German Chancellor Angela Merkel faced pressure from her own conservatives yesterday (23 November) to change course on her open-door refugee policy after an affront by the leader of her Bavarian allies drove up tensions in her ruling coalition.
Roughly a million refugees and migrants fleeing war and deprivation in the Middle East, Africa and Asia are expected to arrive in Germany this year alone – the majority of those reaching Europe – and local authorities are struggling to cope.
Horst Seehofer, the leader of the Bavarian sister party to Merkel’s conservatives, embarrassed the chancellor by openly criticising her on Friday for failing to put a formal cap on the number of refugees entering Germany.
Seehofer made the comments speaking alongside Merkel at the annual conference of the Christian Social Union (CSU) is the Bavarian sister party of Merkel’s Christian Democratic Union (CDU). As the audience gave a standing ovation to Seehofer, Merkel, visibly disturbed, left the gathering.
Together, the CDU and CSU form “The Union”, but on refugee policy they have been anything but united.
But those tensions began spreading to the CDU on Monday, with senior officials warning that the government must change tack.
“Everyone in the Union knows that we can’t hold out many more weeks if every day up to 10,000 refugees and migrants come into the country,” Jens Spahn, a member of the CDU party executive, told the Passauer Neuen Presse newspaper.
Senior CDU member Reiner Haseloff, premier of the eastern state of Saxony-Anhalt, joined Seehofer’s call to limit numbers of refugees, saying Berlin and the federal states should jointly agree on a “formal cap that takes our capacity into account”.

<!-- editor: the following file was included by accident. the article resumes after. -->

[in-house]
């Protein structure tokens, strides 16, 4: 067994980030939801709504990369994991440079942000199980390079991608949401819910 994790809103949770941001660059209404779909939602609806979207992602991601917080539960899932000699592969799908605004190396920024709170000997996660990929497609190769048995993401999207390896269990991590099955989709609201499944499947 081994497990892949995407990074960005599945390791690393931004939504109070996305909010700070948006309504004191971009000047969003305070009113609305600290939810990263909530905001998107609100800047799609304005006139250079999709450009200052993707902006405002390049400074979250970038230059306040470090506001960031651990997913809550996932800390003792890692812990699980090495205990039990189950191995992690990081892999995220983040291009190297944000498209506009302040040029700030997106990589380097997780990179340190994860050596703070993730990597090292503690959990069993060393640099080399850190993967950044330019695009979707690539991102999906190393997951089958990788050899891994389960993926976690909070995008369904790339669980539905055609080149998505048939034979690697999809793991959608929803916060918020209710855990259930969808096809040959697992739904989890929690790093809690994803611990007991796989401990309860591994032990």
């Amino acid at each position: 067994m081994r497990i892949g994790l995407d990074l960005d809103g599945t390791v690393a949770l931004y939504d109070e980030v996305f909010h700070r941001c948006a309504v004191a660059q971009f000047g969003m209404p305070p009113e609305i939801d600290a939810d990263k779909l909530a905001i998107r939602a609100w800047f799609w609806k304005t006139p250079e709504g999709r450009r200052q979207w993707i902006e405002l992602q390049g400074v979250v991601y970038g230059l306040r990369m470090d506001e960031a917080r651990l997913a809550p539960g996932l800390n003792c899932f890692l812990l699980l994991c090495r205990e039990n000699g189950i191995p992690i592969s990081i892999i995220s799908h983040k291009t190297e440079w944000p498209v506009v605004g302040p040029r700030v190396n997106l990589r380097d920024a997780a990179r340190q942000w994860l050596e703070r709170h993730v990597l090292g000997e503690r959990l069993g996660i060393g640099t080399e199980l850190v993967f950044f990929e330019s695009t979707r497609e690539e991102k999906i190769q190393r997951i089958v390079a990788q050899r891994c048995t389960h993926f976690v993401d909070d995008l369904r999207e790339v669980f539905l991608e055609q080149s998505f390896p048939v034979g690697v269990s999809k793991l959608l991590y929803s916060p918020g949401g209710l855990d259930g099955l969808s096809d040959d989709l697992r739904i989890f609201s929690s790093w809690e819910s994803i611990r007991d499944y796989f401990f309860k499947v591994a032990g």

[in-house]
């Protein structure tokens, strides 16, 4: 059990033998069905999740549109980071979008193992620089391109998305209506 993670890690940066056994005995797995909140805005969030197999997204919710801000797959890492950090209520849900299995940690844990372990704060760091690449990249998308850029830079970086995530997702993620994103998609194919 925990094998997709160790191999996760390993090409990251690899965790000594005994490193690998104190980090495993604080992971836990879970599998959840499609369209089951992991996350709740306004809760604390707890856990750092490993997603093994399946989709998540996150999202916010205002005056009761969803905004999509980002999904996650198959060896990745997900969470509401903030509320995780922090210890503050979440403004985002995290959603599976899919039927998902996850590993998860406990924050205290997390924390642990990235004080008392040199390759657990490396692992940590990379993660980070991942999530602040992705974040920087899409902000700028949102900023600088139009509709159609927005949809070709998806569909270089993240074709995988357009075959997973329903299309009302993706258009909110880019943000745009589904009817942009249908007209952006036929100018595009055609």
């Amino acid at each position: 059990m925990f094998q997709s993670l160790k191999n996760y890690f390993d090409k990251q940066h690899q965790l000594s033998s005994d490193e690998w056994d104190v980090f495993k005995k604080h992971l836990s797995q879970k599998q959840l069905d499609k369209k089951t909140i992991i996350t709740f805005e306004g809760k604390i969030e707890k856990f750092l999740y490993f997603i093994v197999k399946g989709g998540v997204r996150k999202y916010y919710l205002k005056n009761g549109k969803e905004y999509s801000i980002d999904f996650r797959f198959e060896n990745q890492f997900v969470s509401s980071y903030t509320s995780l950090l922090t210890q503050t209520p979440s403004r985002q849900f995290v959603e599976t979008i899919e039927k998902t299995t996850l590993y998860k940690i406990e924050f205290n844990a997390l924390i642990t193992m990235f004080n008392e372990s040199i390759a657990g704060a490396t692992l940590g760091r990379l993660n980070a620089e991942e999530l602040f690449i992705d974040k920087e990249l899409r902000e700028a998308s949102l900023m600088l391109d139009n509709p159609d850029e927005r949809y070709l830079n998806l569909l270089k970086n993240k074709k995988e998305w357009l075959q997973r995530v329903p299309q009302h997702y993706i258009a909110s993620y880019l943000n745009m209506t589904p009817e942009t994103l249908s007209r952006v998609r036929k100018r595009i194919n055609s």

“We then have to actively communicate this number to the refugee countries and tell them if need be: More is not possible,” Haseloff told Handelsblatt.
Saxony-Anhalt is among the three states holding elections in March. Baden-Wuerttemberg and Rhineland Palatinate also vote. The state elections could prove decisive in determining whether Merkel runs for a fourth term in 2017 or hands the baton to someone else after a 12-year run as chancellor.
Another senior official from the CDU said privately that if Merkel did not manage to reduce the number of refugee arrivals before her party’s congress in early December, she could expect a lukewarm reception.
Still, Merkel was greeted by fellow lawmakers with standing ovations lasting several minutes at a meeting of the conservative parliamentary group, participants said.
The refugee influx shows no immediate sign of waning. A spokesman for Germany’s federal police said almost 180,000 refugees had entered the country – Europe’s biggest and most vibrant economy – since the beginning of November.
Divisions between Merkel’s conservatives and the centre-left Social Democrats (SPD) over benefits for refugees prompted coalition leaders to cancel a special cabinet meeting planned for Monday at which they had hoped to agree measures to speed up the processing of asylum seekers.
Merkel’s migration policy faces a test at the annual CDU conference in December. Interior Minister Thomas de Maizière and Finance Minister Wolfgang Schäuble have been vocal in calling for a more effective limit on the influx of refugees and other migrants.
The German government officially forecasted 800,000 new asylum claims for this year as a whole, although some officials see the number rising to 1 million, more than 1% of Germany’s population.
In fact, Germany has registered more than 900,000 migrants so far this year, according to the latest figures provided by Bavaria’s interior minister, Joachim Herrmann.